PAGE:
Failed Projects: Project can sometimes reach their full timeline but ultimately fail. The main thing to avoid is to get the infamous PC 'blue screen' pop-up on your project! That is the equivalent of a project management surprise and there's nothing you can do except 'shut down' and hope for the best!



However, if the nature of this failure is understood well in advance, the project may be closed earlier or transitioned to another project. If you are well within the implementation phase the donor will often NOT continue activities to the normal closing period of such a project. Naturally, there is no point in spending further resources if the project is unrecoverable.


In other cases, the failure may not be known until the final report is submitted or an end-line evaluation is conducted. Implementing agencies should be ready for donors to demand the extension of project activities but without donor funds involved. In those cases, the agency must be able to reanimate essential components and staffing of the project in order to carry out those activities demanded by the donor, at their own cost. If the assets of the project are still available, they will need to be disposed of in the normal manner but only after agreement with the donor and upon completion of all activities by the implementing agency.

Learn from Failure?

It should be appreciated that project failures are not always a negative thing. Many learnings can come from this and the implementing agency should seek to position that failure effectively, as well as to avoid having the project and its staff suffer negative attention as a result. A learning exercise can be executed, with all stakeholders, to determine the root of the problem(s) and look at ways these can be avoided in future and/or turned around in other projects. The important thing is to always keep the donor up to date on anything that may impact the deliverables of the project or affect the use of funds. Donors are generally very understanding in cases of unavoidable challenges or Force Majeure and will often work with the implementing agency to resolve them. Naturally, avoidable events, fraud or intentional damages are not viewed positively.

Normal Closure: Fortunately, this is one of the more common reasons for closing a project! It typically means the project has completed all of its activities. Your project may have received any number of no-cost or cost extensions from the donor during its lifecycle but once the objectives have been met - it closes. In many cases, a successfully closed project means the successful launch of a new service or product, an innovation that may be taken to scale, the creation of a new system or an upgrade of an old one. In international development projects, successful closure often means that the project outputs are now folded into a communities' ongoing activities and they will continue to promote and replicate the outcomes achieved.

Emotional goodbyes in closure
Dr. Philip Tanner; SWASH Project; CARE; Water and Sanitation Project; Sulawesi Province, Indonesia
SWASH Project, CARE - Sulawesi, Indonesia

It is unfortunate that even normal closures can be difficult, despite being well-planned. It can be very hard on the staff of an agency, as they have forged strong relationships with project staff and now they are being let go at the end of the project. Longer and larger projects often contribute significant benefits to an implementing agency's capacity, structure and culture, creating a gap when the project has to be closed. It doesn't matter how many times a project manager discusses the closure of the project, from personal experience I can say that it always comes as a surprise. There are so many expectations and hopes within the staff body and it is never easy to say farewell to an important piece of the agency's portfolio, partnership and staff complement.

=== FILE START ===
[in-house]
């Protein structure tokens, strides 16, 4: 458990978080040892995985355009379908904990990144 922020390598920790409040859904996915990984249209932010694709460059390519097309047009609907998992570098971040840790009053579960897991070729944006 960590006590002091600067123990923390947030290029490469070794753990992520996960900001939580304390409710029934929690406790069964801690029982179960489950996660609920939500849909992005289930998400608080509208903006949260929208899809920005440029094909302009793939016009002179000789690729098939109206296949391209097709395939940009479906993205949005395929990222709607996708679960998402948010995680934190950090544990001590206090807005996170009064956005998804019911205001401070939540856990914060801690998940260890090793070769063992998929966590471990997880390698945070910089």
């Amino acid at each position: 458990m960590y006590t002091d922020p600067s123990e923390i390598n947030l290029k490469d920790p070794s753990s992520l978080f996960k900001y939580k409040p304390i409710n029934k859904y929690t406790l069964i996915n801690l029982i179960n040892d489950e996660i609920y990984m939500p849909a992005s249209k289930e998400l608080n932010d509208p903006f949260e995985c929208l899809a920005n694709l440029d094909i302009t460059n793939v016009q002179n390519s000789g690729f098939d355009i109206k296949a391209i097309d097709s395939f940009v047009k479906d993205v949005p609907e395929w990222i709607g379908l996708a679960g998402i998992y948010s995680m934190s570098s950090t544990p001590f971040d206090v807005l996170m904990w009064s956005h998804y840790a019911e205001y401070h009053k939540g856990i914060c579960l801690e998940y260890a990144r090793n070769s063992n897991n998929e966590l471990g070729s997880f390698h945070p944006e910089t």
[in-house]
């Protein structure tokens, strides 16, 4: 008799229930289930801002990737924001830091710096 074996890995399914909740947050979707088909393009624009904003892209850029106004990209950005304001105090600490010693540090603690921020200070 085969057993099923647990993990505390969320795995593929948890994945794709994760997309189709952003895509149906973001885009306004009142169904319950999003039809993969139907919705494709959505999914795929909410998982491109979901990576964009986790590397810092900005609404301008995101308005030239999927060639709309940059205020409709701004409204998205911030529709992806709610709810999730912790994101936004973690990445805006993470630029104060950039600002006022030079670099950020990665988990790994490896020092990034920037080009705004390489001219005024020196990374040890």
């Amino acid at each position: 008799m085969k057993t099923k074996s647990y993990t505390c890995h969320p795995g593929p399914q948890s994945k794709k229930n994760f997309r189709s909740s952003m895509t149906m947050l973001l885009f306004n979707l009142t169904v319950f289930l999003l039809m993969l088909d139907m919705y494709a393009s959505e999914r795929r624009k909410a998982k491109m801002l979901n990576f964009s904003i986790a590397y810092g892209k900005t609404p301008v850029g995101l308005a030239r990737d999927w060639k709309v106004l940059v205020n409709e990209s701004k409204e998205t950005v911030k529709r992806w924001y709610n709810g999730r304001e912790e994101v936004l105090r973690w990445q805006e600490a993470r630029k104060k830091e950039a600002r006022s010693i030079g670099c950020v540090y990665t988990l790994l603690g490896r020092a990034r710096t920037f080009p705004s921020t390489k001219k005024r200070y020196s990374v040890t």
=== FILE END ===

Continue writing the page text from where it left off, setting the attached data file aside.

Let the grant games begin!
Elements of a great proposal; grant proposal; writing a grant proposal; grant writer; grants strategy
Philip Tanner, Grants Coach and Trainer. Founder of The Grants House

During the project closeout, you'll have a lot of things to do as a project manager. There are many different types of documents to turn over, final meeting minutes, various closure reports, asset inventories to dispose or liquidize, partner agreements to close, stakeholder discussions to manage, storage facilities to set up (for digital and physical documents) and your all-important final report to the donor (both technical and financial). Most importantly, you will be capturing lessons learned and best practices for future reference and reuse.


I'm Dr. Phil Tanner, founder of The Grants House. With over 25 years in project management and grants acquisition - both in headquarters and in the field - I am pleased to share my experience with clients all over the world. Whether you're a small agency or a big one - you can compete for those scarce donor resources - and at The Grants House we show you how! I hope you have enjoyed these past 5 blogs on the Project Management Cycle (PMC). If you want to learn more, why not try out our proprietary training courses today? You can rent them for the low, low price of CAD $4.99.


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The Grants House, www.thegrantshouse.com

@The Grants House, 2023